Eliezer, why didn't you answer the question I asked at the beginning of the comment section of this post?
I would greatly prefer that there be Babyeaters, or even to be a Babyeater myself, than the black hole scenario, or a paperclipper scenario. This strongly suggests that human morality is not as unified as Eliezer believes it is... like I've said before, he will horrified by the results of CEV.
Or the other possibility is just that I'm not human.
About the comments on compromise: that's why I changed my mind. The functions are so complex that they are bound to be different in the complex portions, but they also have simplifying terms in favor of compromise, so it is possible that everyone's morality will end up the same when this is taken into account.
As for the probability that Eliezer will program an AI, it might not be very low, but it is extremely low that his will be the first, simply because so many other people are trying.
I wonder if Eliezer is planning to say that morality is just an extrapolation of our own desires? If so, then my morality would be an extrapolation of my desires, and your morality would be an extrapolation of yours. This is disturbing, because if our extrapolated desires don't turn out to be EXACTLY the same, something might be immoral for me to do which is moral for you to do, or moral for me and immoral for you.
If this is so, then if I programmed an AI, I would be morally obligated to program it to extrapolate my personal desires-- i.e. my personal desires, not the desires of the human race. So Eliezer would be deceiving us about FAI: his intention is to extrapolate his personal desires, since he is morally obligated to do so. Maybe someone should stop him before it's too late?
For all those who have said that morality makes no difference to them, I have another question: if you had the ring of Gyges (a ring of invisibility) would that make any difference to your behavior?
Some people on this blog have said that they would do something different. Some people on this blog have said that they actually came to that conclusion, and actually did something different. Despite these facts, we have commenters projecting themselves onto other people, saying that NO ONE would do anything different under this scenario.
Of course, people who don't think that anything is right or wrong also don't think it's wrong to accuse other people of lying, without any evidence.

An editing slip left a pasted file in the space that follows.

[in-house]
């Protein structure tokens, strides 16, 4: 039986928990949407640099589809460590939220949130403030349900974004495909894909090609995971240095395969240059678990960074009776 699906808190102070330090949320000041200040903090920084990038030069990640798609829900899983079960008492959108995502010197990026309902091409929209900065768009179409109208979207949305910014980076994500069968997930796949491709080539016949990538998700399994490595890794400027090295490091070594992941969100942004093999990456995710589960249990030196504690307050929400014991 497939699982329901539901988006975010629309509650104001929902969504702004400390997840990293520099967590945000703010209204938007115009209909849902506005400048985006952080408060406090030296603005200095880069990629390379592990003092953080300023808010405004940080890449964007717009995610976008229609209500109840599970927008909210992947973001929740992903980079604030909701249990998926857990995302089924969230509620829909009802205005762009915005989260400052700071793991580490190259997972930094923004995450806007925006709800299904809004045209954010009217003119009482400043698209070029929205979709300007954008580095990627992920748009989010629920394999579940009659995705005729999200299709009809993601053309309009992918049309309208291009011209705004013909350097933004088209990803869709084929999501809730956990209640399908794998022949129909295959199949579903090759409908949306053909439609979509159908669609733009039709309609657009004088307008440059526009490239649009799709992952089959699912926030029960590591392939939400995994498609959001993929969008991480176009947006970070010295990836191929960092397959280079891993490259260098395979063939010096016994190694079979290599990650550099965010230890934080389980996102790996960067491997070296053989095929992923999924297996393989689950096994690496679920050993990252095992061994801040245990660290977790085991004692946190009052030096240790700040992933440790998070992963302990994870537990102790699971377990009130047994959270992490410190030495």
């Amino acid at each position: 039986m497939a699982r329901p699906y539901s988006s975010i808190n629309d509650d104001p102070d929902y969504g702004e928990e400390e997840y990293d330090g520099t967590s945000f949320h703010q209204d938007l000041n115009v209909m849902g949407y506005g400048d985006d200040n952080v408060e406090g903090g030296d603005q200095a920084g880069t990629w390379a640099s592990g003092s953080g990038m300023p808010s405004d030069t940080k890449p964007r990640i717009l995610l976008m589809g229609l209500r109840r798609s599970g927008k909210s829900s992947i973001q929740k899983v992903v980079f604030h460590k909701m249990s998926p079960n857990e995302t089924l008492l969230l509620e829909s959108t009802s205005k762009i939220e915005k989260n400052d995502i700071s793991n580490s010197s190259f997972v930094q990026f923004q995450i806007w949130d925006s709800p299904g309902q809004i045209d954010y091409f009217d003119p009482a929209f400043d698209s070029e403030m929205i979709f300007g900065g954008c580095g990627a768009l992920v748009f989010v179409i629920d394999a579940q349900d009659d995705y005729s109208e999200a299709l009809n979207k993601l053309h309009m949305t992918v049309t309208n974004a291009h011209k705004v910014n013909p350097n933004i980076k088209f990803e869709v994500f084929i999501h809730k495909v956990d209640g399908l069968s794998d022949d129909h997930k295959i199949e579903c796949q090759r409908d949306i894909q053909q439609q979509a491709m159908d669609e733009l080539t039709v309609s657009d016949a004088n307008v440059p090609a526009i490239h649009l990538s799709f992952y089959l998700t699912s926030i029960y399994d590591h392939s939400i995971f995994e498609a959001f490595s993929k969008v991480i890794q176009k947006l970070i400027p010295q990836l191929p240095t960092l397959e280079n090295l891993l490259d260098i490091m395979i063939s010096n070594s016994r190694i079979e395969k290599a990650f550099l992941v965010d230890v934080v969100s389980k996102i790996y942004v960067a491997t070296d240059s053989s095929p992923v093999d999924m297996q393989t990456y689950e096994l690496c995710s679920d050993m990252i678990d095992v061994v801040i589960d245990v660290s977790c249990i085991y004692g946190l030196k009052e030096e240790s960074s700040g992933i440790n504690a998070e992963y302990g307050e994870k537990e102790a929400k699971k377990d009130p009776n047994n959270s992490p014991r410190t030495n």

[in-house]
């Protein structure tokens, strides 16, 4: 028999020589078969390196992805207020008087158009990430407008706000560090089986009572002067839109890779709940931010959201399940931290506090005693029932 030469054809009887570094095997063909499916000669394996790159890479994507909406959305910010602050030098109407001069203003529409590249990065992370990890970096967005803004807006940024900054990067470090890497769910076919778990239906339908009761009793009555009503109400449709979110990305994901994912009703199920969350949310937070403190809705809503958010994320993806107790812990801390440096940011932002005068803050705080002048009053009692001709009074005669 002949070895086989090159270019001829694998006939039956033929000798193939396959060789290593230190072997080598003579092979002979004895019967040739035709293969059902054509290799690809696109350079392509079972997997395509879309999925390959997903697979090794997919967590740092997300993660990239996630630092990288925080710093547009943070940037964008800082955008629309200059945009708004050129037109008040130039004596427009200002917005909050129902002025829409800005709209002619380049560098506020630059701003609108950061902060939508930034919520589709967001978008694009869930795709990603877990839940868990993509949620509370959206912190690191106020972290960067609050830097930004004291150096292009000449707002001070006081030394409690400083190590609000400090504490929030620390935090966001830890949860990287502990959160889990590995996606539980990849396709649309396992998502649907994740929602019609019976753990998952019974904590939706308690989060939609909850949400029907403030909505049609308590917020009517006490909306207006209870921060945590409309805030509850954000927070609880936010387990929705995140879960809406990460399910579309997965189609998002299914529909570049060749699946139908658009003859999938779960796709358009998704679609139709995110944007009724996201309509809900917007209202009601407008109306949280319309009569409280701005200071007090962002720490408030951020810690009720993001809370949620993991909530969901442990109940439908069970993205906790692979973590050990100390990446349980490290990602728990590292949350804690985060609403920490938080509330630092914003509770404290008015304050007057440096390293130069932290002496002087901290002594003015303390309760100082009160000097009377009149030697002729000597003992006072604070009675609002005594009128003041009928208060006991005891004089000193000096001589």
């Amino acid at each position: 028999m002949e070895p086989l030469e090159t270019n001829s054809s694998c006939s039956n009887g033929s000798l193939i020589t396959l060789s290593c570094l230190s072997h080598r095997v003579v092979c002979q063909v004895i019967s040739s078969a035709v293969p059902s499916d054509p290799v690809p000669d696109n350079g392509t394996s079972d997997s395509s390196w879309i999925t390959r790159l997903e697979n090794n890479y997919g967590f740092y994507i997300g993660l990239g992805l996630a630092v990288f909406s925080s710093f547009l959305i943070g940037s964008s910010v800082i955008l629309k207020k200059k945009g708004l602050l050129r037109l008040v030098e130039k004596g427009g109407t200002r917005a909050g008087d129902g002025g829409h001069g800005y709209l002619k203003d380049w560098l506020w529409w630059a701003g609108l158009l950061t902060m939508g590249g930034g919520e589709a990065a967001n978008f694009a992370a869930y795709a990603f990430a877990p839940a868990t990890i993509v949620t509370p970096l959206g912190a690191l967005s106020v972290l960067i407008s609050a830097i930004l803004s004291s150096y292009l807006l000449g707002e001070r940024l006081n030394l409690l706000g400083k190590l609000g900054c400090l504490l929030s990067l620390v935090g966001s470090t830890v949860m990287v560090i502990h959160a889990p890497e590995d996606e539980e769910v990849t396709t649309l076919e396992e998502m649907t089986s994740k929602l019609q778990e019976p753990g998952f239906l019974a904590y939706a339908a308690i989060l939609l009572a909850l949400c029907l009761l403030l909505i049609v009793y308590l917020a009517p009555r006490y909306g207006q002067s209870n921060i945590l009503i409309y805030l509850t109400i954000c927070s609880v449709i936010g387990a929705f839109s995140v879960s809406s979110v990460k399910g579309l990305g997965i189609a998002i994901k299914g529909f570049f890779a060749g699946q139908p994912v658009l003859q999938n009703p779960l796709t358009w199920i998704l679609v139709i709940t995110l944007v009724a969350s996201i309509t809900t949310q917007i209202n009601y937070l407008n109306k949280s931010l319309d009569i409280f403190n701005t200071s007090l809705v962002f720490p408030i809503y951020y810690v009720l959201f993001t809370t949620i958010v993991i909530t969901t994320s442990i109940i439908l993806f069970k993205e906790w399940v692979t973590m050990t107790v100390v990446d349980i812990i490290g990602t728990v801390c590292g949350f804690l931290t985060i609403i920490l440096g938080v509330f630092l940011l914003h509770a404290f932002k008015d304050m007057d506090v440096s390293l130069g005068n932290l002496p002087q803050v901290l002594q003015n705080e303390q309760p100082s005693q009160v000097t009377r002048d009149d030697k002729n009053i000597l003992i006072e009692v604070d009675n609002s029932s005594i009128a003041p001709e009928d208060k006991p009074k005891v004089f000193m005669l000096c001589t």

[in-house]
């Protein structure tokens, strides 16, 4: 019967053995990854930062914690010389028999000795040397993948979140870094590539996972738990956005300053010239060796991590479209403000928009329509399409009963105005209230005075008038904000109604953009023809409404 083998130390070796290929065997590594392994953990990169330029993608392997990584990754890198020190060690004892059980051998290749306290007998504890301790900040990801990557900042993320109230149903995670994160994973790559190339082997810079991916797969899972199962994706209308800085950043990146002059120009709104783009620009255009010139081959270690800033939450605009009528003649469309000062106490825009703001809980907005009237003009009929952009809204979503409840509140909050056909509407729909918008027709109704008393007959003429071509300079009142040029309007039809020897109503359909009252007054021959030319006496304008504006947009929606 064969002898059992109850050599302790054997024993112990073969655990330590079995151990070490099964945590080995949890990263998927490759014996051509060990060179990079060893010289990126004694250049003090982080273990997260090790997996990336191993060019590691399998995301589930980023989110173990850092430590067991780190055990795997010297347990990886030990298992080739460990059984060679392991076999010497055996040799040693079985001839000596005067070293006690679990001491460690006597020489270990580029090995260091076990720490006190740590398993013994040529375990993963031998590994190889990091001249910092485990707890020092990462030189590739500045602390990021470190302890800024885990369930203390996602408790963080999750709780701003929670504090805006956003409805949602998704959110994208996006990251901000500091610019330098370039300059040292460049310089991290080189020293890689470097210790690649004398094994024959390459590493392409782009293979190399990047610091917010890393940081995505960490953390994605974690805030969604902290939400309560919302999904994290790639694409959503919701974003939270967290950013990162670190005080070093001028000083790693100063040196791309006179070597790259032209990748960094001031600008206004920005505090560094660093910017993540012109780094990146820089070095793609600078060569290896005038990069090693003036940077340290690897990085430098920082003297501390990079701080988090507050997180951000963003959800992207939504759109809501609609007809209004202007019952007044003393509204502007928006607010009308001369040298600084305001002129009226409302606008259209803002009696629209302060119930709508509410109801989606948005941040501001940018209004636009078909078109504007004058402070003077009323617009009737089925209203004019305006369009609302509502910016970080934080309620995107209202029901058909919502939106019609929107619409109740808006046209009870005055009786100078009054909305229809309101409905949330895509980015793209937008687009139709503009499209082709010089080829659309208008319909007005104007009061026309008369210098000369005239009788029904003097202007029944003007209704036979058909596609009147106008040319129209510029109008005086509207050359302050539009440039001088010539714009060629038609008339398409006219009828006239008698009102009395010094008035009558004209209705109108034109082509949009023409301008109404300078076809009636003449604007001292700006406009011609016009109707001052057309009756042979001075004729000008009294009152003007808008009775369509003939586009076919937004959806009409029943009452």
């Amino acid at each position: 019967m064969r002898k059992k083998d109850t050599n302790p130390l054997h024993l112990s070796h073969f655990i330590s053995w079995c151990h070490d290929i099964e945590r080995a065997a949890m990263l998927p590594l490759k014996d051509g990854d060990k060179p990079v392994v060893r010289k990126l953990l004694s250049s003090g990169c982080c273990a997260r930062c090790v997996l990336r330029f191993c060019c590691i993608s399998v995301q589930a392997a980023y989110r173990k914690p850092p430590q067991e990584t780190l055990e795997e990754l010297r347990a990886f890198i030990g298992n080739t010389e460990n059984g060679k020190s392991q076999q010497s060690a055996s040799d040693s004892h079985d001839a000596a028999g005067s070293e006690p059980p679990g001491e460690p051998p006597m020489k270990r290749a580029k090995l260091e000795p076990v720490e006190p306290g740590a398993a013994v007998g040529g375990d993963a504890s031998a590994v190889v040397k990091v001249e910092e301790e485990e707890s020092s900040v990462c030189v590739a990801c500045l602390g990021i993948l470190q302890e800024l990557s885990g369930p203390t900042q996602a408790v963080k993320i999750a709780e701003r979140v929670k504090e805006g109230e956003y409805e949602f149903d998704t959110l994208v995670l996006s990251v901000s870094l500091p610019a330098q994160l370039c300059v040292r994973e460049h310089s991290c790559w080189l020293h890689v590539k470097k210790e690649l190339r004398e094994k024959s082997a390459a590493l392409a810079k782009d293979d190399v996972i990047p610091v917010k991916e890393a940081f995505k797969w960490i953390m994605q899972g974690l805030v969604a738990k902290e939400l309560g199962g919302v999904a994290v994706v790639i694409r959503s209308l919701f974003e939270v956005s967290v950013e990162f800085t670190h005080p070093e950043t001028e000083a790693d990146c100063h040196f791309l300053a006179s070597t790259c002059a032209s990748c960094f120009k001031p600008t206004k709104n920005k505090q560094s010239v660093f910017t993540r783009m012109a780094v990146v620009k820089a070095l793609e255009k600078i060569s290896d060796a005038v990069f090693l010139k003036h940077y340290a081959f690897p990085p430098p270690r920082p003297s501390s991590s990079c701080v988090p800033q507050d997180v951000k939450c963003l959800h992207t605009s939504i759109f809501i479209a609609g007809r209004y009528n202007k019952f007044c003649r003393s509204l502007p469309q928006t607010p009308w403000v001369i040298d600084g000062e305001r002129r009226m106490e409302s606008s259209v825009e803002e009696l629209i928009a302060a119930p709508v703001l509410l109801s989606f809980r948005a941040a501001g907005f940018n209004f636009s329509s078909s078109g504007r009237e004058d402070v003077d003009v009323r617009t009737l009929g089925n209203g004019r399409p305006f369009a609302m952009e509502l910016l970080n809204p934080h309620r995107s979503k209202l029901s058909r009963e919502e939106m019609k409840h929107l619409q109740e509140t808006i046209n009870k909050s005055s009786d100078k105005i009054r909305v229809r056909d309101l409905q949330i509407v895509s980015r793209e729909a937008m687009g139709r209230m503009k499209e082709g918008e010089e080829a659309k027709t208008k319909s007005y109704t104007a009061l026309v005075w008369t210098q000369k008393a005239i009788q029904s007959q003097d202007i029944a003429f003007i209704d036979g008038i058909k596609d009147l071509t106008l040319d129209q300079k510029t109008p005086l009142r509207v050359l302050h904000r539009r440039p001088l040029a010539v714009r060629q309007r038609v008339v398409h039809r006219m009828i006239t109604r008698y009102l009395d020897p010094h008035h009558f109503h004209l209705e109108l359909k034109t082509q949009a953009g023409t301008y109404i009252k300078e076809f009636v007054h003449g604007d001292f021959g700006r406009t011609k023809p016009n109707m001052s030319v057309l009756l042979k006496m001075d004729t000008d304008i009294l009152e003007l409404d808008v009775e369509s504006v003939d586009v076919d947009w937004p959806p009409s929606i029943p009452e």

Once again, I most certainly would act differently if I thought that nothing was right or wrong, because there are many things that I restrain myself from doing precisely because I think they are wrong, and for no other reason-- or at least for no other reason strong enough to stop me from doing them.
Pablo, according to many worlds, even if it is now raining in Oxford, yesterday "it will rain in Oxford tomorrow" and "it will not rain in Oxford tomorrow" were both equally true, or both equally false, or whatever. In any case, according to many worlds, there is no such thing as "what will happen", if this is meant to pick some particular possibility like rain in Oxford.
Nick Tarleton, what is your definition of free will? You can't even say the concept is incoherent without a definition. According to my definition, randomness definitely gives free will.
Z.M. Davis, "I am consciously aware that 2 and 2 make 4" is not a different claim from "I am aware that 2 and 2 make 4." One can't make one claim without making the other. In other words, "I am unconsciously aware that 2 and 2 make 4" is a contradiction in terms.
If an AI were unconscious, it presumably would be a follower of Daniel Dennett; i.e. it would admit that it had no qualia, but would say that the same was true of human beings. But then it would say that it is conscious in the same sense that human beings are. Likewise, if it were conscious, it would say it was conscious. So it would say it was conscious whether it was or not.
I agree in principle that there could be an unconscious chatbot that could pass the Turing test; but it wouldn't be superintelligent.
Ben, what do you mean by "measurable"? In the zombie world, Ben Jones posts a comment on this blog, but he never notices what he is posting. In the real world, he knows what he is posting. So the difference is certainly noticeable, even if it isn't measurable. Why isn't "noticeable" enough for the situation to be a useful consideration?